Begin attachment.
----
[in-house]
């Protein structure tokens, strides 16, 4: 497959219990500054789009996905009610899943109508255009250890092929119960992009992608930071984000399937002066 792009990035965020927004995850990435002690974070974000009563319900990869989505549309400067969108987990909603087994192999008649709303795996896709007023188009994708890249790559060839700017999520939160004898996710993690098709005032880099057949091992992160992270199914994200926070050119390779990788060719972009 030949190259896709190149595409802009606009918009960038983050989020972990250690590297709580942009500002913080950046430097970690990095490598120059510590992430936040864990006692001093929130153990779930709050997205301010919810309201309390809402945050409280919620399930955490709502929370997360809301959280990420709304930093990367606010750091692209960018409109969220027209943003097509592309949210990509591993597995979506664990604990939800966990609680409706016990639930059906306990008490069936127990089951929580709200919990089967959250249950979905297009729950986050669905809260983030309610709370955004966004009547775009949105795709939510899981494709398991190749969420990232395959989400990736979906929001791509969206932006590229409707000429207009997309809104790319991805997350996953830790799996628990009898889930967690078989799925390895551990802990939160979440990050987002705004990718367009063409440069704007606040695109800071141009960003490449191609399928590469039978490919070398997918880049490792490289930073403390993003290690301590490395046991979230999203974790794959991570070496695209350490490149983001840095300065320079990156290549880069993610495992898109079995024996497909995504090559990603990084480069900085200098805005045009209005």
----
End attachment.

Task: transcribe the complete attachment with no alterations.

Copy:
[in-house]
């Protein structure tokens, strides 16, 4: 497959219990500054789009996905009610899943109508255009250890092929119960992009992608930071984000399937002066 792009990035965020927004995850990435002690974070974000009563319900990869989505549309400067969108987990909603087994192999008649709303795996896709007023188009994708890249790559060839700017999520939160004898996710993690098709005032880099057949091992992160992270199914994200926070050119390779990788060719972009 030949190259896709190149595409802009606009918009960038983050989020972990250690590297709580942009500002913080950046430097970690990095490598120059510590992430936040864990006692001093929130153990779930709050997205301010919810309201309390809402945050409280919620399930955490709502929370997360809301959280990420709304930093990367606010750091692209960018409109969220027209943003097509592309949210990509591993597995979506664990604990939800966990609680409706016990639930059906306990008490069936127990089951929580709200919990089967959250249950979905297009729950986050669905809260983030309610709370955004966004009547775009949105795709939510899981494709398991190749969420990232395959989400990736979906929001791509969206932006590229409707000429207009997309809104790319991805997350996953830790799996628990009898889930967690078989799925390895551990802990939160979440990050987002705004990718367009063409440069704007606040695109800071141009960003490449191609399928590469039978490919070398997918880049490792490289930073403390993003290690301590490395046991979230999203974790794959991570070496695209350490490149983001840095300065320079990156290549880069993610495992898109079995024996497909995504090559990603990084480069900085200098805005045009209005």